# Entropy Rate Estimates for Natural Language—A New Extrapolation of Compressed Large-Scale Corpora

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## Abstract

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## 1. Introduction

## 2. Entropy Rate

## 3. Direct Estimation Methods

- The first approach is to compress the text using a data compression algorithm. Let $R({X}_{1}^{n})$ denote the size in bits of text ${X}_{1}^{n}$ after the compression. Then the code length per unit, $r(n)=R({X}_{1}^{n})/n$, is always larger than the entropy rate [13],$$r(n)\ge h.$$We call $r(n)$ the encoding rate. In our application, we are interested in universal compression methods. A universal text compressor guarantees that the encoding rate converges to the entropy rate, provided that the stochastic process ${X}_{1}^{\infty}$ is stationary and ergodic, i.e., equality$$\underset{n\to \infty}{lim}r(n)=h$$
- The second approach is to estimate the probabilistic language models underlying formula (2). A representative classic work is [6], who reported $h\approx 1.75$ bpc, by estimating the probability of trigrams in the Brown National Corpus.
- Besides that, a bunch of different entropy estimation methods has been proposed in information theory. There are lower bounds of entropy such as the plug-in estimator [15], there are estimators which work under assumption that the process is Markovian [16,17,18], and there are a few other methods such as Context Tree Weighting [15,19].

## 4. Extrapolation Functions

## 5. Experimental Procedure

#### 5.1. Data Preparation

**English**English;**Chinese**Chinese; and**Others**French, Russian, Japanese, Korean and Romanized Chinese and Japanese.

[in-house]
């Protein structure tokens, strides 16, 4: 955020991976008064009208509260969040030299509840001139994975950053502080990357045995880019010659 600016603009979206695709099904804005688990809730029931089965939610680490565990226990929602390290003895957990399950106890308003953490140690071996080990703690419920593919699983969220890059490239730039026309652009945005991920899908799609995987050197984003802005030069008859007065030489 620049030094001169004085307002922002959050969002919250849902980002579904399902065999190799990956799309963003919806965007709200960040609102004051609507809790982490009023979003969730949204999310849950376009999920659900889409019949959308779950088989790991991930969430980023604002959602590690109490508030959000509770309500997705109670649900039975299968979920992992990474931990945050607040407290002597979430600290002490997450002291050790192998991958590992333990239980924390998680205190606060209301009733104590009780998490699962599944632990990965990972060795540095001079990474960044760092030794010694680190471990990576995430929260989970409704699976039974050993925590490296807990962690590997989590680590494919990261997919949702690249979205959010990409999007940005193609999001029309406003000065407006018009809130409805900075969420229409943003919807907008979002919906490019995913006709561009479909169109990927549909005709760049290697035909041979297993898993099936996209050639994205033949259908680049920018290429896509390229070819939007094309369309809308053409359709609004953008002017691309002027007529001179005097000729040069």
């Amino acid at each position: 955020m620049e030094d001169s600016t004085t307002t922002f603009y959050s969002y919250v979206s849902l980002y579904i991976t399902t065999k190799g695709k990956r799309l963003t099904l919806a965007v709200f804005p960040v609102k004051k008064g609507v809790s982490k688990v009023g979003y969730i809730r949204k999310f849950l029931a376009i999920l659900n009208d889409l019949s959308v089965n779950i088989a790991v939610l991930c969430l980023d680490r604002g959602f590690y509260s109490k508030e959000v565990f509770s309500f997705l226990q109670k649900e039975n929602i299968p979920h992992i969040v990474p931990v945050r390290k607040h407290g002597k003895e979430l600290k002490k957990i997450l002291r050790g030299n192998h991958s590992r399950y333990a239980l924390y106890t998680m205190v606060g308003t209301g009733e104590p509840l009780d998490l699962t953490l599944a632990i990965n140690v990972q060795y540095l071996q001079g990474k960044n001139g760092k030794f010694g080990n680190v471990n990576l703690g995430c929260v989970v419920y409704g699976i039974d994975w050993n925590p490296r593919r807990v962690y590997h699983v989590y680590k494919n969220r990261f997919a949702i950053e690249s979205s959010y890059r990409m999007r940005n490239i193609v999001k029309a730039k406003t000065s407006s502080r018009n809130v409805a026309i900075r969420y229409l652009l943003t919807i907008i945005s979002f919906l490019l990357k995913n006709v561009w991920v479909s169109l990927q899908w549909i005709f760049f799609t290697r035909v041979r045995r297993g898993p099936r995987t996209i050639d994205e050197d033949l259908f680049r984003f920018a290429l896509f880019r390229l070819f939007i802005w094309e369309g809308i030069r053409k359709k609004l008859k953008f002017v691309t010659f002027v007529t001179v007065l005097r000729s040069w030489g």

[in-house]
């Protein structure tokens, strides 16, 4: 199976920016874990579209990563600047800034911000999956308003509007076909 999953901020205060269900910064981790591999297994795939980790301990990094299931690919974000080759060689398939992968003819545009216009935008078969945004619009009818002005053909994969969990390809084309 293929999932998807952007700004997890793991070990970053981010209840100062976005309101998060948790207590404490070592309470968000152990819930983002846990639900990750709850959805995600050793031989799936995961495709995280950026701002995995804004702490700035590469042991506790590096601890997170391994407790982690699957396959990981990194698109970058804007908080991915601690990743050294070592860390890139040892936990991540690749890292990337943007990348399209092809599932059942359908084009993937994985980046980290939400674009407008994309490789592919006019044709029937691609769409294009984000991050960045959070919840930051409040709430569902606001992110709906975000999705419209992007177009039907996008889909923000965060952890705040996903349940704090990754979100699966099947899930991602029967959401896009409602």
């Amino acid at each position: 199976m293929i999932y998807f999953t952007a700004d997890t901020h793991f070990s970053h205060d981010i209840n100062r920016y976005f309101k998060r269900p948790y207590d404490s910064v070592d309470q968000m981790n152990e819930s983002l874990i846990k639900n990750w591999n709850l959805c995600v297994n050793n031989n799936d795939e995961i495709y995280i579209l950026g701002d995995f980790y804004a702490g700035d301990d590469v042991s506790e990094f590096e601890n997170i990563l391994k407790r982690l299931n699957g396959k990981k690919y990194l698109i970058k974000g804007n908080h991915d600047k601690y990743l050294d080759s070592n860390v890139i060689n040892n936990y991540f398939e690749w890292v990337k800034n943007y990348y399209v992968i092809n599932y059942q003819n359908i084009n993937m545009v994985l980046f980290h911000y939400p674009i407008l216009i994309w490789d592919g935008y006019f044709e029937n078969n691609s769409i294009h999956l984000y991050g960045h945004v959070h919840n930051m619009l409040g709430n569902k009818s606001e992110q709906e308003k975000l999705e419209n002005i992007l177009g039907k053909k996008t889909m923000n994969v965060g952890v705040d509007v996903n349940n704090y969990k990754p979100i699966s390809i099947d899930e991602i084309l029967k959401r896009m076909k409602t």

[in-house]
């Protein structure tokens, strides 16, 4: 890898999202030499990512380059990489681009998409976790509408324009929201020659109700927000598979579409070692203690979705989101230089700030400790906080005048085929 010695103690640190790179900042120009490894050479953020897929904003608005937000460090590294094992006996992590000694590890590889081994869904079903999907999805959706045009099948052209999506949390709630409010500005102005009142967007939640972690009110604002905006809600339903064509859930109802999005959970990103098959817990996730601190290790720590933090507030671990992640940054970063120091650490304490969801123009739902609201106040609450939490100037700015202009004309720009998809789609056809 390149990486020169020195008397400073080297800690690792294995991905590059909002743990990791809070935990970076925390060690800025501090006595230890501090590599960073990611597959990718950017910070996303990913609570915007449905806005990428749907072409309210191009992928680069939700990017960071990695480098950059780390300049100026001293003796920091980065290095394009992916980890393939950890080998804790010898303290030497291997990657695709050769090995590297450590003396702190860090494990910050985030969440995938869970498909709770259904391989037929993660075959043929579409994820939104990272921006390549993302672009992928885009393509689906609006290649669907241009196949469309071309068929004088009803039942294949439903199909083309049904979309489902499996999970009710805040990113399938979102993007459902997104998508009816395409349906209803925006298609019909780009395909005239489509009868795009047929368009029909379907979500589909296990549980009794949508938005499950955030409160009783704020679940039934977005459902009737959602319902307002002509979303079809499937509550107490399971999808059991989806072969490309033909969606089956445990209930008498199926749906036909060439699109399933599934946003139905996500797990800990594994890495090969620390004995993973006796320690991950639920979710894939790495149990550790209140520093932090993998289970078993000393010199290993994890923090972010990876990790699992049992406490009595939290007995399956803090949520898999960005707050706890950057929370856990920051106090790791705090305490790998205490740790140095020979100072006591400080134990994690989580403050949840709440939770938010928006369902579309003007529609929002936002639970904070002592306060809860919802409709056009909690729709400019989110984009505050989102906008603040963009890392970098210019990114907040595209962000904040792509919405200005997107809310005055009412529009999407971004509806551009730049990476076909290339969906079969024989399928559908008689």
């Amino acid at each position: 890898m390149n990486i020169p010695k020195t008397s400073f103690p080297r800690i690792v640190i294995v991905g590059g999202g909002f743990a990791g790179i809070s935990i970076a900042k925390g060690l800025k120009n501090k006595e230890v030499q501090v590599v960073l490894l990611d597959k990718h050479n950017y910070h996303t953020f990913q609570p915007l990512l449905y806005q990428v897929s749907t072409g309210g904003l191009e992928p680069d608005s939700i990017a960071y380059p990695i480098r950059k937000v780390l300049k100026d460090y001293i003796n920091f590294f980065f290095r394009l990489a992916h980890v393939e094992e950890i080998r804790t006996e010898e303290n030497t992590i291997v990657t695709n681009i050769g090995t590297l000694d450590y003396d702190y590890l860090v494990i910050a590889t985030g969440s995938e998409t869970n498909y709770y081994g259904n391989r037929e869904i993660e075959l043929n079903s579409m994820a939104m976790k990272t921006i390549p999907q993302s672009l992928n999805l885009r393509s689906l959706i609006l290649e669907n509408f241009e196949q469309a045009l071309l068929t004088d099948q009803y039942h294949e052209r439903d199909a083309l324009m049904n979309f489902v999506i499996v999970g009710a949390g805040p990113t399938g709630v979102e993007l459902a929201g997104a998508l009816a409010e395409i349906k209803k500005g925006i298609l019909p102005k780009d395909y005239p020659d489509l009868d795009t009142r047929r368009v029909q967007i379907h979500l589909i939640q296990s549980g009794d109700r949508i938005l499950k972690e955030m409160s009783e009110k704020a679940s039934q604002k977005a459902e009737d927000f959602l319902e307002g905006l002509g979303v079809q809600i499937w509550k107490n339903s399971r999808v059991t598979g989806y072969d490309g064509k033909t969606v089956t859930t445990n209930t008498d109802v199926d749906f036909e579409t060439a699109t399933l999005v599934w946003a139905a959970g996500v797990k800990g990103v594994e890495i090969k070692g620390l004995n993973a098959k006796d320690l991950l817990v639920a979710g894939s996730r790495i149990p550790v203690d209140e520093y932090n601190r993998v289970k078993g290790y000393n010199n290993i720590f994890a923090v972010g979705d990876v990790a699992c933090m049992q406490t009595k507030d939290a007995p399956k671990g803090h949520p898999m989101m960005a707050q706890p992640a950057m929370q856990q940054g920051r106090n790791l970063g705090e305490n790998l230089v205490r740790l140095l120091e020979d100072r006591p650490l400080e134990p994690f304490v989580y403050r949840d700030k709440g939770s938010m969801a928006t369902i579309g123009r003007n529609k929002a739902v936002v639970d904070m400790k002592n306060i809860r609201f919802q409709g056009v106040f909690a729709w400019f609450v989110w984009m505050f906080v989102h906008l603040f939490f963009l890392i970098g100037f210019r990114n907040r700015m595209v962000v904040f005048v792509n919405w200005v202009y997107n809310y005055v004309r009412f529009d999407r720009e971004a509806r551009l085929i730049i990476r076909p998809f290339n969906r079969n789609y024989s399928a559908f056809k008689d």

#### 5.2. Detailed Procedure

## 6. Experimental Results

#### 6.1. Effects of Randomization by Documents

#### 6.2. Comparison of the Error of Fit

#### 6.3. Universality of the Estimates of Exponent β

#### 6.4. A Linear Perspective onto the Decay of the Encoding Rate

#### 6.5. Discriminative Power the Decay of the Encoding Rate

#### 6.6. Stability of the Entropy Rate Estimates

## 7. Conclusions

## Acknowledgments

## Author Contributions

## Conflicts of Interest

## References

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**Figure 1.**Compression results for (

**a**) a Bernoulli process ($p=0.5$) and (

**b**) the Wall Street Journal for Lempel-Ziv (LZ), PPM (Prediction by Partial Match), and Sequitur.

**Figure 2.**Encoding rates for the Wall Street Journal corpus (in English). Panel (

**a**) is for the original data, whereas (

**b**) is the average of the data 10-fold shuffled by documents. To these results we fit functions ${f}_{1}(n)$ and ${f}_{3}(n)$.

**Figure 3.**The values of error and h for all natural language data sets in Table 1 and the three ansatz functions ${f}_{1}(n)$, ${f}_{2}(n)$, and ${f}_{3}(n)$. Each data point corresponds to a distinct corpus or a distinct text, where black is English, red is Chinese, and blue for other languages. The squares are the fitting results for ${f}_{1}(n)$, triangles—for ${f}_{2}(n)$, and circles—for ${f}_{3}(n)$. The means and the standard deviations of h (left) and error (right) are indicated in the figure next to the ovals, which show the range of standard deviation—dotted for ${f}_{1}(n)$, dashed for ${f}_{2}(n)$, and solid for ${f}_{3}(n)$.

**Figure 4.**The values of β and h for all natural language data sets in Table 1 and the ansatz functions ${f}_{1}(n)$, ${f}_{2}(n)$, and ${f}_{3}(n)$. Each data point corresponds to a distinct corpus or a distinct text, where black is English, red is Chinese, and blue for other languages. The squares are the fitting results for ${f}_{1}(n)$, triangles—for ${f}_{2}(n)$, and circles—for ${f}_{3}(n)$. The means and the standard deviations of h (left) and β (right) are indicated in the figure next to the ovals, which show the range of standard deviation—dotted for ${f}_{1}(n)$, dashed for ${f}_{2}(n)$, and solid for ${f}_{3}(n)$.